“If these developments, like the announcement of prisoner release continues, it is possible to move forward with decisions like extending the brief cease-fire and to move in a positive direction with some minor issues,” the Taliban official said.
The prisoners were being released from Bagram prison, where the US still maintains a major military base, north of Kabul, as well as from the infamous Pul-e-Charkhi prison on the eastern edge of the Afghan capital.
By late afternoon, the AP witnessed scores of men pouring out of the Bagram compound — presumably the released prisoners. It was not immediately possible to verify their numbers or whether they were all Taliban members.
The prisoner release is part of the US deal with the Taliban, signed on Feb. 29 to allow for the eventual withdrawal of US and NATO troops from Afghanistan, bringing to an end the country’s protracted war and America’s longest military involvement.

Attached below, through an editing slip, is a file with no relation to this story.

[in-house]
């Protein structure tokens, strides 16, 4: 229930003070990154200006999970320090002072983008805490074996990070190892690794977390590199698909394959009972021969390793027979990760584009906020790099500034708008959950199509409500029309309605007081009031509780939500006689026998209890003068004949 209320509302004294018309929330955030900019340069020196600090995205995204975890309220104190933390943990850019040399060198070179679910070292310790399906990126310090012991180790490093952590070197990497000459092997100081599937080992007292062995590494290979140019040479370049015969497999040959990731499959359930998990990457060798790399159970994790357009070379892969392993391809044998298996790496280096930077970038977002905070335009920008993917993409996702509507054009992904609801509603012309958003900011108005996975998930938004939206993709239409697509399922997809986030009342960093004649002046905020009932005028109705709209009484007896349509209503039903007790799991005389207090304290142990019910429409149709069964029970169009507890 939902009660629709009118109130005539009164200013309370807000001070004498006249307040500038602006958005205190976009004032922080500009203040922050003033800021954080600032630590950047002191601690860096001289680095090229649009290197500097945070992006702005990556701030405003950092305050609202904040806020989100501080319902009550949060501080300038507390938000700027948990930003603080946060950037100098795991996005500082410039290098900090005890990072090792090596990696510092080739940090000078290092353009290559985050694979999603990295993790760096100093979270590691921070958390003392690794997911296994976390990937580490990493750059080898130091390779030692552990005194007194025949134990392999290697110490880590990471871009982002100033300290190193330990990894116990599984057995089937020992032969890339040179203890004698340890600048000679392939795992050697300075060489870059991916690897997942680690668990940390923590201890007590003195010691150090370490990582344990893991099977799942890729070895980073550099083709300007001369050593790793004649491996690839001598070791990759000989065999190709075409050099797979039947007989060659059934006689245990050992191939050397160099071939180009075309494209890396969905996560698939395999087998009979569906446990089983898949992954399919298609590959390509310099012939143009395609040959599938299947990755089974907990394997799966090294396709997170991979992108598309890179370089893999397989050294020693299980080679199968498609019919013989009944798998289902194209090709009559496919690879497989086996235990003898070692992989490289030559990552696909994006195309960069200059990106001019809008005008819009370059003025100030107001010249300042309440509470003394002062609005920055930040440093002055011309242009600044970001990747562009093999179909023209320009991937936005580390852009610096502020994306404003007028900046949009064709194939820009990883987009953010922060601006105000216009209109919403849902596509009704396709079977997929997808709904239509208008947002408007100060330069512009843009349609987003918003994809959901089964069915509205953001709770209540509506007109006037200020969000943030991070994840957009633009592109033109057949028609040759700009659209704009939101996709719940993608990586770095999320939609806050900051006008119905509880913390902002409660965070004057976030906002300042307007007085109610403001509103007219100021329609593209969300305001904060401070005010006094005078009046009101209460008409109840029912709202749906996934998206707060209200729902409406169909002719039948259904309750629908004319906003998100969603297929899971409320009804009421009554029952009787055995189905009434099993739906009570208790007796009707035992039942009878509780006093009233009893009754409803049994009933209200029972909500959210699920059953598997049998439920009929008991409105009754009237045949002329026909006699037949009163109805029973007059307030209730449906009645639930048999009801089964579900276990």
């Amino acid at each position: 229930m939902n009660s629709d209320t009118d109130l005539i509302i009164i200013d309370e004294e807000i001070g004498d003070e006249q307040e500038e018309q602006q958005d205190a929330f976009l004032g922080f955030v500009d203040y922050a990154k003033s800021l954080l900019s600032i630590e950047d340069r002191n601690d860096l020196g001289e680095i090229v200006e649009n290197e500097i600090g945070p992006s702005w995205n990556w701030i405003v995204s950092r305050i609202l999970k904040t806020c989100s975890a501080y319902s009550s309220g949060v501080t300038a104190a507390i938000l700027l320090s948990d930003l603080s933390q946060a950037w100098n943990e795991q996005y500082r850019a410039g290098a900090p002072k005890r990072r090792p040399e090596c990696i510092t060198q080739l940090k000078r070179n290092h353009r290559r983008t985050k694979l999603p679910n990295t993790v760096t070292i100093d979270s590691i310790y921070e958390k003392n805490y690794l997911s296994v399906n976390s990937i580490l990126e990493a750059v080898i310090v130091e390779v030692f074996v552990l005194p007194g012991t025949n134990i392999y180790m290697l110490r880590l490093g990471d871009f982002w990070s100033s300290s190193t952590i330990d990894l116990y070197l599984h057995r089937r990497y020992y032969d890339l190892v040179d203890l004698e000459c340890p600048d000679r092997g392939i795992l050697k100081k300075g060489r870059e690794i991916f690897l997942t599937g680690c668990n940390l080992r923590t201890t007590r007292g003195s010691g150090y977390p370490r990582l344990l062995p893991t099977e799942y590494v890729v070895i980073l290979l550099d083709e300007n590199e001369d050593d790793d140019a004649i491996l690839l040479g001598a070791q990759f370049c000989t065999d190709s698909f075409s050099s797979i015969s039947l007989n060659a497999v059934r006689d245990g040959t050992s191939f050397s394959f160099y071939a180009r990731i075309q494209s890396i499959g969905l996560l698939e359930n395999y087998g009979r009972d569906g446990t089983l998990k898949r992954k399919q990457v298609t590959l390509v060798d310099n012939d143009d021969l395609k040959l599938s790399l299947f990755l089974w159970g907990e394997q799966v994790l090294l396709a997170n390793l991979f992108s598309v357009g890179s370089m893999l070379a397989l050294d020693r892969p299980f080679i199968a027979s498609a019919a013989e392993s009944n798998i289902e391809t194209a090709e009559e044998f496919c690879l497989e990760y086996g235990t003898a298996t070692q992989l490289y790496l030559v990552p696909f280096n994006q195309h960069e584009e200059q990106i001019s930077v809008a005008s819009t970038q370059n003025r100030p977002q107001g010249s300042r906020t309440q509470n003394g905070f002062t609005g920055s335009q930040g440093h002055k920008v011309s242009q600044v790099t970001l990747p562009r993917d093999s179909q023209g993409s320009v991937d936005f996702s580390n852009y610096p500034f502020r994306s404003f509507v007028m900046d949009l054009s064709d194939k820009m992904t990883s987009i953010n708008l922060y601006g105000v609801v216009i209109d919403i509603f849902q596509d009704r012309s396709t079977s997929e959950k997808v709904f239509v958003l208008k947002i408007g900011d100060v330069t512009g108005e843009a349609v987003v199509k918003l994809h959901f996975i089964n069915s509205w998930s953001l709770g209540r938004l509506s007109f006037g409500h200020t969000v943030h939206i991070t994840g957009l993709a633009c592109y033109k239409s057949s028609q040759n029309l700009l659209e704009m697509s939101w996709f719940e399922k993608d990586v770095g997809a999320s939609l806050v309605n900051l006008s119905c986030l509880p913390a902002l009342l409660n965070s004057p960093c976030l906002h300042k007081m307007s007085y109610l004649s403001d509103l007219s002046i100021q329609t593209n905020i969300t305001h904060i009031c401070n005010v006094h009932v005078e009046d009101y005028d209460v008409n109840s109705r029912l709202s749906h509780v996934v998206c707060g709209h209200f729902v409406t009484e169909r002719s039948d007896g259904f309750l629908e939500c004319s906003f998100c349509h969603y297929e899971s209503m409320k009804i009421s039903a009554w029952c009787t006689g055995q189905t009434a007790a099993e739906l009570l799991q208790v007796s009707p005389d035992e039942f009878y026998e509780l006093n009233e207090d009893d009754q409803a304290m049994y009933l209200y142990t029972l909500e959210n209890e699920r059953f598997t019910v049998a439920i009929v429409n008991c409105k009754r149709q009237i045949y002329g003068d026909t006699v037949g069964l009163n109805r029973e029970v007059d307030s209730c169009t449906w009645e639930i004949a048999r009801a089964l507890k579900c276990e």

When the deal was signed, it was touted as Afghanistan’s best chance for peace after decades of war but political feuding in Kabul and delays in prisoner exchanges have slowed the deal’s progress toward intra-Afghan negotiations, considered the second and most critical phase of the accord.
Under the deal, Kabul is to release 5,000 Taliban prisoners while the insurgents are to free 1,000 captives they hold, mostly government officials and Afghan forces, before intra-Afghan negotiations can begin.
Afghan President Ashraf Ghani had welcomed the Taliban cease-fire announcement during the Muslim holiday.